A destination that is on almost every tourist’s wish list, Niagara Falls is visited by millions every year and you might be one of them. While it is one of the most stunning natural wonders in the world, not many are aware of the geological history and other facts related to the waterfalls. Let’s get a little more familiar with the falls.
Three beautiful waterfalls
It’s not just one waterfall but three of them that combine to make the spectacular Niagara Falls. Horseshoe Falls is the biggest of the three and flows along the international border line between Canada and the US. As a result, two-thirds of it is in Niagara Falls, Ontario, Canada and the remaining one-third in Niagara Falls, New York, USA. The two other waterfalls that form the Niagara Falls are the American Falls and Bridal Veil Falls, both of which lie in New York, USA close to the Horseshoe Falls.
Height and Width of the Falls
With a width of about 2600 feet, the crescent shaped Horseshoe Falls is very wide in comparison to the American Falls that is 1,060 feet wide. Bridal Veil Falls is the smallest of the three waterfalls and has a width of about 55 feet. The height of the Horseshoe Falls is around 188 feet from top to bottom while American Falls is shorter, ranging from 70 to 110 feet due to boulders below. Bridal Veil waterfalls has a height that is almost as much as the Horseshoe Falls with a total drop of about 181 feet.
Around 10,000 years ago, the end of the Wisconsin Glaciation led to the formation of the Great Lakes, the Niagara River and the Niagara Falls. Due to the glaciation, a continental ice sheet travelled through the area. The glaciers melted with time and receded, and the water coursed along the Niagara Escarpment resulting in these natural formations. Erosion over several years on the cliffside, rocks and the ground by the Niagara River and the waterfalls also led to the creation of the Niagara Gorge.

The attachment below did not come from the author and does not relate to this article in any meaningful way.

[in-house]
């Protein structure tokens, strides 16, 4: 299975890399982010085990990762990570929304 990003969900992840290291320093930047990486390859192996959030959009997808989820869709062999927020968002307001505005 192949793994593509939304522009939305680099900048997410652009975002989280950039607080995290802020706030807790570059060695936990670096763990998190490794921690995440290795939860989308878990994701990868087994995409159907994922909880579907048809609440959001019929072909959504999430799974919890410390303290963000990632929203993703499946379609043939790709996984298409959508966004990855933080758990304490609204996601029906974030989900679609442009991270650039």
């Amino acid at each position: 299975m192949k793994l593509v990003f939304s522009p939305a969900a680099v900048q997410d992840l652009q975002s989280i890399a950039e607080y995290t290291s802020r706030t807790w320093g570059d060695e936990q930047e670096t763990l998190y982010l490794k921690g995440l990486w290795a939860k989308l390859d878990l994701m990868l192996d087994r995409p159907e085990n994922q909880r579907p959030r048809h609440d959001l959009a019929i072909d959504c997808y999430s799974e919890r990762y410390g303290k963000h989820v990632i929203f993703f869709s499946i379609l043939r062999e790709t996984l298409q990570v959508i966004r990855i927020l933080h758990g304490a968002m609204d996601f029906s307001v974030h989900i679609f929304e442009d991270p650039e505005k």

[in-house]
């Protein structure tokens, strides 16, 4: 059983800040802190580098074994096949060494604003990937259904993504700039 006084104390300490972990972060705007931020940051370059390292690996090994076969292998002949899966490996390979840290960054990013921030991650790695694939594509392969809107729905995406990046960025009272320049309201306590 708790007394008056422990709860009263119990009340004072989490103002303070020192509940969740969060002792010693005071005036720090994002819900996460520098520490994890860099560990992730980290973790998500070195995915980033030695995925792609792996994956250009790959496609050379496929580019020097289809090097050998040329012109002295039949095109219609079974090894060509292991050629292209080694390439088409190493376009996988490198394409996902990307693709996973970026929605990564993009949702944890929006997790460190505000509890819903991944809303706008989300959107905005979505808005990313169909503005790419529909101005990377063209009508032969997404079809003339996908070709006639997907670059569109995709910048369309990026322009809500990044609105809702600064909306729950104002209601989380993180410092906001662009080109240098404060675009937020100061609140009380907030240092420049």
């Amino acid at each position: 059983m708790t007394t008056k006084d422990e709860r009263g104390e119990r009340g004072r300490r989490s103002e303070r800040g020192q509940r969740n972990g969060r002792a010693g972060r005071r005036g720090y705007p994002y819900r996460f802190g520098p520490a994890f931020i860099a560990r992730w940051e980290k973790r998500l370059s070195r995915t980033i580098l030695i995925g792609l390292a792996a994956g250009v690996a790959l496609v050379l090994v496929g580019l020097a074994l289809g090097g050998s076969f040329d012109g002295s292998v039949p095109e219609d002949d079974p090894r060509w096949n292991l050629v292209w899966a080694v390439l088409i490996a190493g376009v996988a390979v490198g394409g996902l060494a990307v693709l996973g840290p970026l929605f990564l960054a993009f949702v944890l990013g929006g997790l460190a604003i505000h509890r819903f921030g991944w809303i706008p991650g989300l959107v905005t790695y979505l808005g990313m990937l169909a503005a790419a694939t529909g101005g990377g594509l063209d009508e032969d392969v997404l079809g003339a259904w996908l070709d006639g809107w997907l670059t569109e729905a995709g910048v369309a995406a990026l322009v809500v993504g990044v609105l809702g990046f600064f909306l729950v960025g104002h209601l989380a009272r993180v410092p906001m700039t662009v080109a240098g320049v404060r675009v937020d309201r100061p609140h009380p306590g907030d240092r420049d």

Do the Falls Freeze?
Even at the peak of winter, the waters of the falls keep flowing even though it may look frozen from the outside. Way back in 1932 and even as recently as 2014-15, the region had a long and cold winter but the water still continued to flow. Giant icicles form on the falls and ice sheets are formed on the river but ice booms made of steel (ice cutters) on the river keep the water from jamming up.
• Around 100,000 cubic feet of water tumbles every second over the crest of the falls, mostly the Horseshoe Falls, during summer.
• The Niagara Falls is also a major source of hydroelectric power.
• Several daredevils have attempted various stunts over the falls including 63 year old teacher Annie Edson Taylor who, in 1901, went over the falls in a barrel and survived!